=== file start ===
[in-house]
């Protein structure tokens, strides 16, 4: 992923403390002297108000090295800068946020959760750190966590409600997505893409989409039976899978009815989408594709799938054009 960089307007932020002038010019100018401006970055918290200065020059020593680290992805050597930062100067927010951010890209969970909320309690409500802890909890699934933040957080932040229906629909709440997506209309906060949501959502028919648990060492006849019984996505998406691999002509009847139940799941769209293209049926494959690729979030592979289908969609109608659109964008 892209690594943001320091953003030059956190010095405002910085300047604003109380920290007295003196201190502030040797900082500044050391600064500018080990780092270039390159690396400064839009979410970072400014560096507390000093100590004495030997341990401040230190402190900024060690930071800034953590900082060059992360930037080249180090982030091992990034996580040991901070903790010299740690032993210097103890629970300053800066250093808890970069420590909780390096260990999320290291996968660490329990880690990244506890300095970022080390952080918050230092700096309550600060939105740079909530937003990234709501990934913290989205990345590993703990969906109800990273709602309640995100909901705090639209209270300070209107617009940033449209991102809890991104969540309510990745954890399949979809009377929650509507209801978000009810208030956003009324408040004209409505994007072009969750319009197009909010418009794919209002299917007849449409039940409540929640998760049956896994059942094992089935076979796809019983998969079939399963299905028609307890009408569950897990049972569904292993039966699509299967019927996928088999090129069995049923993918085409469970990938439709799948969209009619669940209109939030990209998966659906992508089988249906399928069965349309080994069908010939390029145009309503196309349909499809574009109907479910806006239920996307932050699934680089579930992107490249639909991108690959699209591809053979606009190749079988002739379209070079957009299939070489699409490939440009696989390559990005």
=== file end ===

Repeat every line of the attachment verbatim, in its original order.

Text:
[in-house]
């Protein structure tokens, strides 16, 4: 992923403390002297108000090295800068946020959760750190966590409600997505893409989409039976899978009815989408594709799938054009 960089307007932020002038010019100018401006970055918290200065020059020593680290992805050597930062100067927010951010890209969970909320309690409500802890909890699934933040957080932040229906629909709440997506209309906060949501959502028919648990060492006849019984996505998406691999002509009847139940799941769209293209049926494959690729979030592979289908969609109608659109964008 892209690594943001320091953003030059956190010095405002910085300047604003109380920290007295003196201190502030040797900082500044050391600064500018080990780092270039390159690396400064839009979410970072400014560096507390000093100590004495030997341990401040230190402190900024060690930071800034953590900082060059992360930037080249180090982030091992990034996580040991901070903790010299740690032993210097103890629970300053800066250093808890970069420590909780390096260990999320290291996968660490329990880690990244506890300095970022080390952080918050230092700096309550600060939105740079909530937003990234709501990934913290989205990345590993703990969906109800990273709602309640995100909901705090639209209270300070209107617009940033449209991102809890991104969540309510990745954890399949979809009377929650509507209801978000009810208030956003009324408040004209409505994007072009969750319009197009909010418009794919209002299917007849449409039940409540929640998760049956896994059942094992089935076979796809019983998969079939399963299905028609307890009408569950897990049972569904292993039966699509299967019927996928088999090129069995049923993918085409469970990938439709799948969209009619669940209109939030990209998966659906992508089988249906399928069965349309080994069908010939390029145009309503196309349909499809574009109907479910806006239920996307932050699934680089579930992107490249639909991108690959699209591809053979606009190749079988002739379209070079957009299939070489699409490939440009696989390559990005």